Those responsible for business competitiveness, especially in the EU need to do more. At minimum re-opening the M$ anti-trust investigations which I hope TomTom press for, from the Netherands. The State Attorneys and US Justice Department should also re-open the Anti-Trust suit compliance issue, especially after the discovered and proven complicity of M$ in the meritless SCO litigation.

    The EU should also raise this as a WTO issue. Indeed the rational reaction is to say to US "We will hold all enforcement and co-operation on IP issues until you have reformed your broken Patent and Copyright systems" and stand firmly against term extension as the rest of the world needs the innovation effect of time limited IP rights. We should no-longer tolerate the East Texas fiasco and put as much back pressure on the US to end this legal corruption, which is, by no-means, too strong a description.

    This can be effected by amicus-curia briefs by Commerce and Justice and by making it clear to these judges that all their decisions will be appealed until they resign or retire. They have done enough damage.

    And no, after the Economic Crisis largely created by US corporate malfeasance, greed and lack of transperency the rest of the world needs to say 'enough' loudly, and refuse to toady or further pander to the economic nonsense, from the lunatic right, in Washington, which has done so much to damage the world economy.
    • There is a distinct sense of __non__coincedence__ in the air, the stink of M$ and rotten US corporatism and lack of effective regulation and enforcement of honest transparent business practices.

      Where's your evidence Microsoft is involved. And about that part about corporations, you do know that Redhat [google.com] is a corporations too? So is Dell [google.com] and Hewlett-Packard [google.com], both of which are also named as defendants.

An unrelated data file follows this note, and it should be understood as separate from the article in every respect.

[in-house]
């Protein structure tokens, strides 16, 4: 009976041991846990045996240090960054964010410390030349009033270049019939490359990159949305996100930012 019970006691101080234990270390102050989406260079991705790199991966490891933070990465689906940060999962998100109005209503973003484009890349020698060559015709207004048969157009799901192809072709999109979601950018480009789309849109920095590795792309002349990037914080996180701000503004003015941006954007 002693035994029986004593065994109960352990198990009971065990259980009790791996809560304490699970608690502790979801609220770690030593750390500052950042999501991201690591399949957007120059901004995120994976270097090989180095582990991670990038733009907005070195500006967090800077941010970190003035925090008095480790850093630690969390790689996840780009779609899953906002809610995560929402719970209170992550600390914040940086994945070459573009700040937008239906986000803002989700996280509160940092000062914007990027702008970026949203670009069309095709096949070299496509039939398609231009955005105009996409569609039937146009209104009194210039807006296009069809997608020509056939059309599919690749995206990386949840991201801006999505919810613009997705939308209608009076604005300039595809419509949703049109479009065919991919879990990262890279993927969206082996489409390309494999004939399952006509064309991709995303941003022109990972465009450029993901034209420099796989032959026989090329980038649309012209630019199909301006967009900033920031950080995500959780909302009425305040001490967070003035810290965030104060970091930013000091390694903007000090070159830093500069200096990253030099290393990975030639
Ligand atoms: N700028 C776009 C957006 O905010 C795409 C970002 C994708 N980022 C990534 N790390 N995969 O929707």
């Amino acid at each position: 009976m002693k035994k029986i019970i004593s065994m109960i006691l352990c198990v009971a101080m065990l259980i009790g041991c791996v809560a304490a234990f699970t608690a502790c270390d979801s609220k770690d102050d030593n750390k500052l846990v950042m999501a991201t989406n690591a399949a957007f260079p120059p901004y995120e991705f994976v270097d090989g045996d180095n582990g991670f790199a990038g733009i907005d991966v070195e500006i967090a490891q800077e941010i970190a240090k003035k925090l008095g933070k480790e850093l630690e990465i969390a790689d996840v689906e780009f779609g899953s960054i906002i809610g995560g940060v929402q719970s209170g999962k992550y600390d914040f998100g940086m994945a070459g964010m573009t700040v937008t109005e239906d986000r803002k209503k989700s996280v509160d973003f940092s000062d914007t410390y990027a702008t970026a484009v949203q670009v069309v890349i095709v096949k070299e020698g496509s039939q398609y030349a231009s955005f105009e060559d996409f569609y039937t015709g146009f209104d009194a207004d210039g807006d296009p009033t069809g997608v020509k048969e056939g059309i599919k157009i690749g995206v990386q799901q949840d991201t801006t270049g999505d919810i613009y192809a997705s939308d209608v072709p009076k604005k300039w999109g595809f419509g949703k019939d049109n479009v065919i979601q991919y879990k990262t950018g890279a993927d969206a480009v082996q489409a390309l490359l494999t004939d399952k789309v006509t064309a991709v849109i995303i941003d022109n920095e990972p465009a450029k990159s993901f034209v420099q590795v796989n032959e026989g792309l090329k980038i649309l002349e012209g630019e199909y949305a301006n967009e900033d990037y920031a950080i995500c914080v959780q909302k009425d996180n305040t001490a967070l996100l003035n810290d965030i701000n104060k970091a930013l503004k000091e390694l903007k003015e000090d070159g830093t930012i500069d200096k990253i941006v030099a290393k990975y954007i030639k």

I don't like MS but I have not seen evidence MS is involved, unlike the SCO case.

      Falcon

  • Didn't Red Hat put this behind them with this settlement? http://www.press.redhat.com/2008/07/15/a-readers-guide-to-the-firestar-settlement/ [redhat.com]

    What is the good of making a settlement like this that was suppose to protect everybody when the next troll comes along? Red Hat should have not just given in and settled the previous case, because now every other joker with a patent related to ORM will come after them.

    • by DaveV1.0 (203135)

      From the Firestar settlement:

      Section 1.10 defines Licensed Patents to include Specified Patents, which are in turn defined in Section 1.22 to include U.S. Patent No. 6,101,502, U.S. Patent No. 5,937,402, U.S. Patent No. 5,826,268, U.S. Patent No. 5,542,078, and U.S. Patent No. 5,522,077, and any other patent owned, controlled, or enforceable by DataTern before the effective date, any patent issuing from or claiming priority to a pending patent application by DataTern, and any foreign counterpart of the list

  • "exchanging data and commands between an object oriented system and a relational system." -- that covers pretty much every OOP sofware that communicates with a database. If it's not a joke, how could such a patent be issued in the first place?
  • then sell 'service agreements'.